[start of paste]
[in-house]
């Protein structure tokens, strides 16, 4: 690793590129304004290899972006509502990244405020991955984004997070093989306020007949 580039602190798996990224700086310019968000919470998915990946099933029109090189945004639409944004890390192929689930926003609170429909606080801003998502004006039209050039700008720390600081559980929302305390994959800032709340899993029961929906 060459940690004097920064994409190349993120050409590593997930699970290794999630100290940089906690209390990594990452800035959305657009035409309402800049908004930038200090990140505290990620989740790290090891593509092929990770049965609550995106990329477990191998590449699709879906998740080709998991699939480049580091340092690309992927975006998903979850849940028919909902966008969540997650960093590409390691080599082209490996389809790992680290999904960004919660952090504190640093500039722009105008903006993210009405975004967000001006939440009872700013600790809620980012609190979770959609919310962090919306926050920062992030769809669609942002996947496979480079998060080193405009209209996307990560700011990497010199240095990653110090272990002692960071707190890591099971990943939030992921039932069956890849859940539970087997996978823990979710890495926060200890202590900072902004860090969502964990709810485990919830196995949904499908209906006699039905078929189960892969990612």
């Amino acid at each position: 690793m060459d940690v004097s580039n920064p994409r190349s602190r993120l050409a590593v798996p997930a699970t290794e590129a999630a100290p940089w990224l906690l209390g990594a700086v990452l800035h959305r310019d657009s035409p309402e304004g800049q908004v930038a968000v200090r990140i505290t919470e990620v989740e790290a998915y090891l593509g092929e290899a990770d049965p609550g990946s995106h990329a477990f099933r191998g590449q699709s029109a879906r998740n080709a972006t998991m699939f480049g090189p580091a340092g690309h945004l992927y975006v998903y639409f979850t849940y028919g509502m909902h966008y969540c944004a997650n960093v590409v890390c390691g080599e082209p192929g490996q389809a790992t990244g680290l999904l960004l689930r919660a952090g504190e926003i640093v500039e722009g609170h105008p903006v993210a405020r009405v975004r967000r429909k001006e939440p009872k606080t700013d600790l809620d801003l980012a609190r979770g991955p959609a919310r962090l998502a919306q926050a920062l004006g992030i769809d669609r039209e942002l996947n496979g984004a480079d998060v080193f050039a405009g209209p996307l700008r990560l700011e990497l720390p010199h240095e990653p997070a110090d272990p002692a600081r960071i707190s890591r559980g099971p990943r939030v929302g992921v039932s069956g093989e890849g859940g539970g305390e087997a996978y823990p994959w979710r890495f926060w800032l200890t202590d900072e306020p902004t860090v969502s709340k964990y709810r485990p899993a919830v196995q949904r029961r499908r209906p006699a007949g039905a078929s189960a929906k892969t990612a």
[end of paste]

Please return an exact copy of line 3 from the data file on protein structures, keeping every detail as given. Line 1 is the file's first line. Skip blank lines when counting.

């Amino acid at each position: 690793m060459d940690v004097s580039n920064p994409r190349s602190r993120l050409a590593v798996p997930a699970t290794e590129a999630a100290p940089w990224l906690l209390g990594a700086v990452l800035h959305r310019d657009s035409p309402e304004g800049q908004v930038a968000v200090r990140i505290t919470e990620v989740e790290a998915y090891l593509g092929e290899a990770d049965p609550g990946s995106h990329a477990f099933r191998g590449q699709s029109a879906r998740n080709a972006t998991m699939f480049g090189p580091a340092g690309h945004l992927y975006v998903y639409f979850t849940y028919g509502m909902h966008y969540c944004a997650n960093v590409v890390c390691g080599e082209p192929g490996q389809a790992t990244g680290l999904l960004l689930r919660a952090g504190e926003i640093v500039e722009g609170h105008p903006v993210a405020r009405v975004r967000r429909k001006e939440p009872k606080t700013d600790l809620d801003l980012a609190r979770g991955p959609a919310r962090l998502a919306q926050a920062l004006g992030i769809d669609r039209e942002l996947n496979g984004a480079d998060v080193f050039a405009g209209p996307l700008r990560l700011e990497l720390p010199h240095e990653p997070a110090d272990p002692a600081r960071i707190s890591r559980g099971p990943r939030v929302g992921v039932s069956g093989e890849g859940g539970g305390e087997a996978y823990p994959w979710r890495f926060w800032l200890t202590d900072e306020p902004t860090v969502s709340k964990y709810r485990p899993a919830v196995q949904r029961r499908r209906p006699a007949g039905a078929s189960a929906k892969t990612a």